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COALITION FOR SAFE CERAMICWARE URGES CONGRESS AND FDA TO ENFORCE CURRENT LEAD STANDARDS -- NOT TO 'PUT POLITICS ABOVE SCIENCE'

 COALITION FOR SAFE CERAMICWARE URGES CONGRESS AND FDA TO ENFORCE
 CURRENT LEAD STANDARDS -- NOT TO 'PUT POLITICS ABOVE SCIENCE'
 WASHINGTON, March 27 /PRNewswire/ -- The Coalition for Safe Ceramicware, an organization of the world's leading manufacturers of fine china, today urged aggressive enforcement of Food and Drug Administration (FDA) standards for lead release from ceramic products -- standards met by the products of Coalition members but not by improperly made "craftware" and other lesser quality products.
 In testimony before the Senate Ad Hoc Subcommittee on Consumer and Environmental Affairs, Coalition Executive Director David A. Hartquist told senators that recent sharp reductions in FDA action levels for lead in ceramicware have put in place standards that are more than sufficient to protect public health. "The attention of Congress and the agency should now focus on ways to ensure that these standards are properly enforced," Hartquist said.
 Hartquist said the Coalition was confident that the products of the organization's members are in full compliance with, and generally well below, the new FDA limits. He noted, however, that there are many examples of "craftware," generally purchased outside the United States, and of commercially produced ceramic tableware from certain countries -- China, in particular -- which fail to meet even the old standards by wide margins. Hartquist said that enforcement efforts should focus on these products.
 Hartquist addressed concerns which have been raised by groups like California's Environmental Defense Fund (EDF) that current lead release standards are inadequate. "The suggestion that even FDA's new standards are inadequate when judged by the so-called 'California standard' is very misleading. The State of California's safety standards for ceramic tableware are identical to FDA's. In fact, California law explicitly adopts FDA's standards as its own." Hartquist noted that California's Proposition 65, which has resulted in ceramic makers posting notices in California stores, is not a safety standard.
 Under Proposition 65 regulations, a notice must be given to California consumers whenever their use of a product is likely to expose them to even trace amounts of certain substances. In fact, in the case of lead, the notice must be given whenever a person is exposed to more than one half of one one-millionth (0.0000005) of a gram per day. Under California law this level is one thousand times below the level at which there is any effect on human health. "There is absolutely no scientific basis for viewing this threshold as the basis for a credible safety standard for lead in ceramic tableware," Hartquist said. "To seek to impose this standard would be to place politics above science, and that's not in the public interest."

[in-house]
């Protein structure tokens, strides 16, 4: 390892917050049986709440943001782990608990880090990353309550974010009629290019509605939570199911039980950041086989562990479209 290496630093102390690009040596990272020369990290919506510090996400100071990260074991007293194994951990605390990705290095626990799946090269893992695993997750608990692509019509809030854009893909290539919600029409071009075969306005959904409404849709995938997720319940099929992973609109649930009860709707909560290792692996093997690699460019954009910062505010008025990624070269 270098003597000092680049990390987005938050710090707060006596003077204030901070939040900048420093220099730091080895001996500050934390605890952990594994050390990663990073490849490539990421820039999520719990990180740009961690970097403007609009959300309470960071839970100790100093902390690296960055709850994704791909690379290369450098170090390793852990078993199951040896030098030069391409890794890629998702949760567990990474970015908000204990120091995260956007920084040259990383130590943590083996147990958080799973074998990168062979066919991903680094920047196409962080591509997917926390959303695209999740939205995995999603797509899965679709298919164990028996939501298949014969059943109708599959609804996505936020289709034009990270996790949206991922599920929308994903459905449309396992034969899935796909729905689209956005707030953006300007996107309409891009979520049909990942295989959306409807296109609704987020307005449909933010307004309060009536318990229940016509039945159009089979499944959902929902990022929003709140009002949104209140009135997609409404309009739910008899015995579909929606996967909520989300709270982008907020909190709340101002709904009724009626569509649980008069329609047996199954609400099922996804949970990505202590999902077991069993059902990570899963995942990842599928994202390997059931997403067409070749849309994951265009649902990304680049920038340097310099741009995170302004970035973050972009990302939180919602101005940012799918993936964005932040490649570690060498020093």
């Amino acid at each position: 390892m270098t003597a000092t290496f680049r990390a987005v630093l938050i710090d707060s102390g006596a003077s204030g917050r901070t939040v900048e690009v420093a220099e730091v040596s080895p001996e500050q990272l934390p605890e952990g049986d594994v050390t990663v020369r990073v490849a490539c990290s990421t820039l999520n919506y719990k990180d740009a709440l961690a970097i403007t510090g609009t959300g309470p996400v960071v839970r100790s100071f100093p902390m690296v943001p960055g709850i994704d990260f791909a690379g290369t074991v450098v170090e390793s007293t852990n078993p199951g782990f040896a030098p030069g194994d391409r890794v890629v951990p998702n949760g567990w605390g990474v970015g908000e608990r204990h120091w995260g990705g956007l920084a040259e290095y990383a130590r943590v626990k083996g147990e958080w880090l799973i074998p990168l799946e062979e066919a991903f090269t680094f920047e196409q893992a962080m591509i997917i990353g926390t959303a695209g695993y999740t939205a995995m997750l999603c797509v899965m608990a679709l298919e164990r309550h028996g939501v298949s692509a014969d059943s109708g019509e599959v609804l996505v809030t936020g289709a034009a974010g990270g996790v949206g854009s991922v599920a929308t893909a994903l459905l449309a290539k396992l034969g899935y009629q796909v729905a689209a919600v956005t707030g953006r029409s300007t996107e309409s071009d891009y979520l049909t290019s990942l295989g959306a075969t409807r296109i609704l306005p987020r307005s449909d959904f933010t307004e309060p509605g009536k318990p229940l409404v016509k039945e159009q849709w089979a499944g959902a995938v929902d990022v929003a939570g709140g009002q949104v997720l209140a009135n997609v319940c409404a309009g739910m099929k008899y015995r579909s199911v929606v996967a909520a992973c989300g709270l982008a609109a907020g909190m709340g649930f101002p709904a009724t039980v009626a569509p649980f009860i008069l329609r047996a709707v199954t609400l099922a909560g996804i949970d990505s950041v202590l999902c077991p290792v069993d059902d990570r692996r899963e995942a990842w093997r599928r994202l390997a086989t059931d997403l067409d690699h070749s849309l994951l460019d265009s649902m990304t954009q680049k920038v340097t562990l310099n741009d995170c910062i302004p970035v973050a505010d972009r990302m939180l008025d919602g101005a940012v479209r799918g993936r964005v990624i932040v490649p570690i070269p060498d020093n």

Adoption of a thousand-fold factor similar to that reflected in Proposition 65 is unprecedented anywhere in health or environmental science. "Safety factors of 10 or 100 are common, but a factor of 1,000 is unjustified by any principle of risk analysis where human data are available," Hartquist said. California state law fully permits all ceramic tableware products in compliance with FDA's action levels to be freely sold in the state. While the Proposition 65 standard is not a safety standard, Hartquist noted that more than 600 ceramicware patterns manufactured by Coalition members were in compliance with Proposition 65 standards. And, the vast majority of those patterns above the Proposition 65 thresholds were only marginally so, and more importantly, they are only a small fraction of the FDA limits.
 Hartquist underscored that the new FDA standards -- standards met by the products of Coalition members -- are extremely rigorous, and ceramicware manufacturers must maintain average lead release levels that are only a fraction -- as little as one-fifth or less -- of the legally proscribed FDA limit in order to accommodate manufacturing variations. "This additional margin of safety provides a significant measure of added protection to consumers," Hartquist said.
 For copies of the Coalition for Safe Ceramicware's written and oral testimony, see contact below.
 -0- 3/27/92
 /CONTACT: Gus Weill, 212-704-8242, for the Coalition for Safe Ceramicware/ CO: Coalition for Safe Ceramicware ST: District of Columbia IN: SU:


PS -- NY006 -- 2257 03/27/92 09:00 EST
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Date:Mar 27, 1992
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